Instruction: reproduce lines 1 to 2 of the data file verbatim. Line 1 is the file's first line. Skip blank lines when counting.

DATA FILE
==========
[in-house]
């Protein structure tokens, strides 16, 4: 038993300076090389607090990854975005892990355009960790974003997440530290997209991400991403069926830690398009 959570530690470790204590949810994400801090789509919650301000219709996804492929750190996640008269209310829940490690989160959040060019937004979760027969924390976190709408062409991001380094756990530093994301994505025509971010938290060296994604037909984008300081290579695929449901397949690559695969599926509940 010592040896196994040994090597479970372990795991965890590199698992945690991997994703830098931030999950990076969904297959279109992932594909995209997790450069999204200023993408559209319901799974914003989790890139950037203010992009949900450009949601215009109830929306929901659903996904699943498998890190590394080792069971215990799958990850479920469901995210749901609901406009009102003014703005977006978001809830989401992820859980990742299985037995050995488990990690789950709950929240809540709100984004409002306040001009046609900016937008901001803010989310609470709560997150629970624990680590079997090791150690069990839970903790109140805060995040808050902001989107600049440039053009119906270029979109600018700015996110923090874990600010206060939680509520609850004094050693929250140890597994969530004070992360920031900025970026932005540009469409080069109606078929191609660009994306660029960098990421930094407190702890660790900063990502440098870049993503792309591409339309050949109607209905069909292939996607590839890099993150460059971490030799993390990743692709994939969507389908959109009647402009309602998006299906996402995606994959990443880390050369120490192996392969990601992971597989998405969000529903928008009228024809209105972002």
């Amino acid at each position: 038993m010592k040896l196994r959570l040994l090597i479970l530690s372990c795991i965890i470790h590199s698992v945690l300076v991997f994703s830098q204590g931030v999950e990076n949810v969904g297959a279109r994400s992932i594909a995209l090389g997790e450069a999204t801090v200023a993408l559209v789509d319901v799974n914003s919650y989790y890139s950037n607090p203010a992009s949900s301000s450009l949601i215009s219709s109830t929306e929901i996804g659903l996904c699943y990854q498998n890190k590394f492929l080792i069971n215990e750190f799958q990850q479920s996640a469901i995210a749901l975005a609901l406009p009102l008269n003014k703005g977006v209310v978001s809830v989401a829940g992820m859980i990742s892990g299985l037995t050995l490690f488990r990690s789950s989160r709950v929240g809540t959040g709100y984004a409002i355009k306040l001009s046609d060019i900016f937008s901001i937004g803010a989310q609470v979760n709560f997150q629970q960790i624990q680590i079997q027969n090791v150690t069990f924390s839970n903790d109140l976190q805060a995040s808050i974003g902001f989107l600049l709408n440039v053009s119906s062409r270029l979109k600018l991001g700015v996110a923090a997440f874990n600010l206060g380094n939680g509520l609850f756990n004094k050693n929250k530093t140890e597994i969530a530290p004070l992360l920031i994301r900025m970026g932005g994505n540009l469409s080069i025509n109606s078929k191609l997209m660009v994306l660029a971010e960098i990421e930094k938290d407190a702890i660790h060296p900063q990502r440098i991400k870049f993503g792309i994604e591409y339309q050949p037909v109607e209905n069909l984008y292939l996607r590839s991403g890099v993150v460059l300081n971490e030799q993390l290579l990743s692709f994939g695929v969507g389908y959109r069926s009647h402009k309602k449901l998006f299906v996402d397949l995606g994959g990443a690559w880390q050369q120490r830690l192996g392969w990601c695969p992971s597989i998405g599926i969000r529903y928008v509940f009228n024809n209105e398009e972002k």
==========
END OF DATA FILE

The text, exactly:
[in-house]
């Protein structure tokens, strides 16, 4: 038993300076090389607090990854975005892990355009960790974003997440530290997209991400991403069926830690398009 959570530690470790204590949810994400801090789509919650301000219709996804492929750190996640008269209310829940490690989160959040060019937004979760027969924390976190709408062409991001380094756990530093994301994505025509971010938290060296994604037909984008300081290579695929449901397949690559695969599926509940 010592040896196994040994090597479970372990795991965890590199698992945690991997994703830098931030999950990076969904297959279109992932594909995209997790450069999204200023993408559209319901799974914003989790890139950037203010992009949900450009949601215009109830929306929901659903996904699943498998890190590394080792069971215990799958990850479920469901995210749901609901406009009102003014703005977006978001809830989401992820859980990742299985037995050995488990990690789950709950929240809540709100984004409002306040001009046609900016937008901001803010989310609470709560997150629970624990680590079997090791150690069990839970903790109140805060995040808050902001989107600049440039053009119906270029979109600018700015996110923090874990600010206060939680509520609850004094050693929250140890597994969530004070992360920031900025970026932005540009469409080069109606078929191609660009994306660029960098990421930094407190702890660790900063990502440098870049993503792309591409339309050949109607209905069909292939996607590839890099993150460059971490030799993390990743692709994939969507389908959109009647402009309602998006299906996402995606994959990443880390050369120490192996392969990601992971597989998405969000529903928008009228024809209105972002």